on August 27, 2014 at 7:10 AM, updated August 27, 2014 at 7:11 AM
Hoping to combat dwindling volunteer numbers and rising response times, the Lopatcong Emergency Squad will soon begin billing for services and supplementing its volunteers with paid staff members.
Lou LaFord, vice president of the squad, said it has been a "tough pill to swallow" but leaders have recognized the all-volunteer model Lopatcong Township has relied upon for decades is no longer sustainable.
Coverage gaps are growing, calls are being dropped and response times have suffered.
Simply put, the squad cannot put residents' health secondary to its desire to remain a 100 percent volunteer organization, he said this week.
"It's something we didn't want to see happen, but we have to do what's best for the residents," said LaFord. "We can't let pride and egos get in the way of that. We have to do what's best for the patients."
The decline in volunteers reached a crisis point in the township five years ago, and despite attempts to recruit more bodies to fill the ranks, the squad has continued to struggle with low numbers. The squad, serving Lopatcong Township and a majority of Harmony Township, has about a dozen active volunteers.
LaFord said that is about half of the number needed to be sustainable.
"At this point we're operating an EMS where coverage is a significant and severe issue," said Brad Russo, a Phillipsburg-based attorney who is helping the rescue squad through its transition. "The daytime coverage is almost nonexistent because that's when people work."
When calls to Lopatcong go unanswered, they are picked up by neighboring squads, many of which already bill for service. It typically takes an extra four to 10 minutes before an ambulance is on the road, officials said.
LaFord is alerted on his cellphone every time an emergency call comes in. In a business where every second counts, he said, it can be frustrating to know no one in Lopatcong will be able to respond.
"It drives me up a wall," he said.
In the new hybrid model, LaFord said, paid members will man the station on weekdays during daytime hours, 4 a.m. to 8 p.m. Volunteers would be on call overnight.
As part of the transition, the squad will also begin billing insurance companies and patients for service, something it has never done.
According to Russo, the bill will initially be sent to the individual's insurance provider, Medicare or Medicaid. What, if any, balance remains would then be sent to the patient.
He stressed the squad would be considerate of each patient's financial situation and will be willing to work with residents.
"We have a lot of discretion with working with individuals on any excess, depending on their financial circumstances," he said.
Struggles not unique
The struggle to find volunteers isn't unique to Lopatcong Township.
Last year, EMS officials said a shortage of volunteers was hitting squads throughout the area and beyond with more people either unwilling or unable to volunteer their time.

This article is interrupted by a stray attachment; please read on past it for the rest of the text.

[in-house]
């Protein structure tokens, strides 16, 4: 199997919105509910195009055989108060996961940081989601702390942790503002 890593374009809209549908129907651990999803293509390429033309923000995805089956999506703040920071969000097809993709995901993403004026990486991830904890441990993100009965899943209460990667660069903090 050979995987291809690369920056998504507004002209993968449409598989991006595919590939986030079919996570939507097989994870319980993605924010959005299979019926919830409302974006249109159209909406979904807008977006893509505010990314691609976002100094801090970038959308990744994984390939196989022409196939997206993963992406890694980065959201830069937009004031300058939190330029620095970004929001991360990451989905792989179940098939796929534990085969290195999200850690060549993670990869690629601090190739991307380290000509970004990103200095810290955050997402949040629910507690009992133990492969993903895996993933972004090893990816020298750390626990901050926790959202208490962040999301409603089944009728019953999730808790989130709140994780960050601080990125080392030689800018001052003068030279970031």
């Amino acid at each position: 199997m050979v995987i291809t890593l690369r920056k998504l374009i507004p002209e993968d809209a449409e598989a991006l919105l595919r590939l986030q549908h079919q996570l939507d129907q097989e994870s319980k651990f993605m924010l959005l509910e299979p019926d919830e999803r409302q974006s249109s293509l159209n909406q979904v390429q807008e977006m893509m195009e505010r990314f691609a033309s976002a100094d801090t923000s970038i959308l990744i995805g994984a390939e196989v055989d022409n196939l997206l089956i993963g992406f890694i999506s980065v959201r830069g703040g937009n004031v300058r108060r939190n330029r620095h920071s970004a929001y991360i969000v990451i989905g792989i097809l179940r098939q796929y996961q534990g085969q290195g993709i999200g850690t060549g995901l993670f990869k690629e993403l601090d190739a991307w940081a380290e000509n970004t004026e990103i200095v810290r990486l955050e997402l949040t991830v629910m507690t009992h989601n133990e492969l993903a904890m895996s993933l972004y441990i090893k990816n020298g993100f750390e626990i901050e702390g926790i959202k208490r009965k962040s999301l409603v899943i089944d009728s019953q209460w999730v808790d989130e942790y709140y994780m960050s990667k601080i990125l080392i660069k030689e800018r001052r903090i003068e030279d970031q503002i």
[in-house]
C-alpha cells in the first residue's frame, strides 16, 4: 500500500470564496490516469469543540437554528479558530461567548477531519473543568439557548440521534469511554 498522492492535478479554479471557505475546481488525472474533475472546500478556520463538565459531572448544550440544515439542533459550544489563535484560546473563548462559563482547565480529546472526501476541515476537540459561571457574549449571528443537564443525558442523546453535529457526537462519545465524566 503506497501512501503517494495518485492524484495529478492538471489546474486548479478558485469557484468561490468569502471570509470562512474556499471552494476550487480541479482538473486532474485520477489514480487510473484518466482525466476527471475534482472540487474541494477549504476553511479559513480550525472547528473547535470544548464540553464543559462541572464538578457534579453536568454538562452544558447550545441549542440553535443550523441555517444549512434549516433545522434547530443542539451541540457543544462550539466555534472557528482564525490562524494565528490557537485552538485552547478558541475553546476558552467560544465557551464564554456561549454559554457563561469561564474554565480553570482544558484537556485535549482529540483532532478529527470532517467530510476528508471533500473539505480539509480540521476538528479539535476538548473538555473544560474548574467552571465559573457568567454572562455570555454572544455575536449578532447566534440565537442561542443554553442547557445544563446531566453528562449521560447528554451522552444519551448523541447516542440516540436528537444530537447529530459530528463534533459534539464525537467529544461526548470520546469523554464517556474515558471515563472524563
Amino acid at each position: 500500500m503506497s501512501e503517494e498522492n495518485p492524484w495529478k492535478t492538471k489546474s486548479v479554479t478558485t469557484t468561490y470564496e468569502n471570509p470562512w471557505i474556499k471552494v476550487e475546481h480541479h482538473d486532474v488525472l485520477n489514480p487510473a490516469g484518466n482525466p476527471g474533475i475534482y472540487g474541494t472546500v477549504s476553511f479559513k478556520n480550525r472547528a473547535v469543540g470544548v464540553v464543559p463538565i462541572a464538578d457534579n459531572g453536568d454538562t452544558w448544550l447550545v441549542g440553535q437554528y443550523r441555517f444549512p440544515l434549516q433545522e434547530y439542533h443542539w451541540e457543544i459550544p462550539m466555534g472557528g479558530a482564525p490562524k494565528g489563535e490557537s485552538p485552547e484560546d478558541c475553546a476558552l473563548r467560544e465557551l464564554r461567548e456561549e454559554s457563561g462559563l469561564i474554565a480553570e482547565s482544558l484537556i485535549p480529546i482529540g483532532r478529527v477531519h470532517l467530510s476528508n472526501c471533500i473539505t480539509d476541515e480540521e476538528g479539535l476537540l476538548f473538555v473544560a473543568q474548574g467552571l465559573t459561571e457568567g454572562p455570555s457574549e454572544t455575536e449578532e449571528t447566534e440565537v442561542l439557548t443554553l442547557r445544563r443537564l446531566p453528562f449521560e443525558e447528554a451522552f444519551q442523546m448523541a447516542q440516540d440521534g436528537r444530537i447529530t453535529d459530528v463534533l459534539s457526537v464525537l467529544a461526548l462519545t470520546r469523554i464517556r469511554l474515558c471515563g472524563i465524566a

In response, hybrid squads similar to what Lopatcong has in mind have already been implemented in squads serving Milford and Holland Township, Clinton and Flemington and Raritan Township in Hunterdon County.
In 2006, Washington became Warren County's first hybrid department. Soon after,Mansfield Township, Phillipsburg and Hackettstown followed suit.
Many said they believe it to be a sustainable model for the larger rescue squads, while benefiting residents who have seen improvements in response times.
"In those towns that we've seen, it's worked great," Russo said. "We don't have an option at this point, but by getting paid employees and attracting the most qualified employees, without question response time is going to be a lot better."
Township Mayor Douglas Steinhardt said the situation in Lopatcong is a sign of the times and reflective of what many volunteer organizations are dealing with.
"I think there is less of interest in volunteerism on one hand," he said. "On the other hand, whether it's the economy or just demands on families and finances, there are more families where both spouses work. It makes it harder to get away to volunteer for things like fire and EMS."
Volunteers still needed
Lopatcong is making its way through the requirements it needs to meet in order to become a billing service.
LaFord said officials do not yet have an idea of how many paid staff positions there will be, noting it could fluctuate depending on the number of volunteers. As for current volunteers, if they wanted to pursue a paid position they would have to quit and reapply, Russo said.
He added the change does not mean volunteers are no longer needed in Lopatcong. The squad will continue to actively recruit volunteers.
"We're still deeply committed to the volunteer component of this organization," Russo said. "That's always been the heart and soul of this organization."
The Lopatcong squad is a private, nonprofit organization. It receives some funding from the two townships for its services. Russo said the switch will not create any additional burdens for taxpayers.
"We are certainly not asking more from the town," he said. "Hopefully we are reducing that or eliminating that."
Lou LaFord, vice president of the Lopatcong Emergency Squad, encourages residents with questions about the transition to email the squad firstname.lastname@example.org.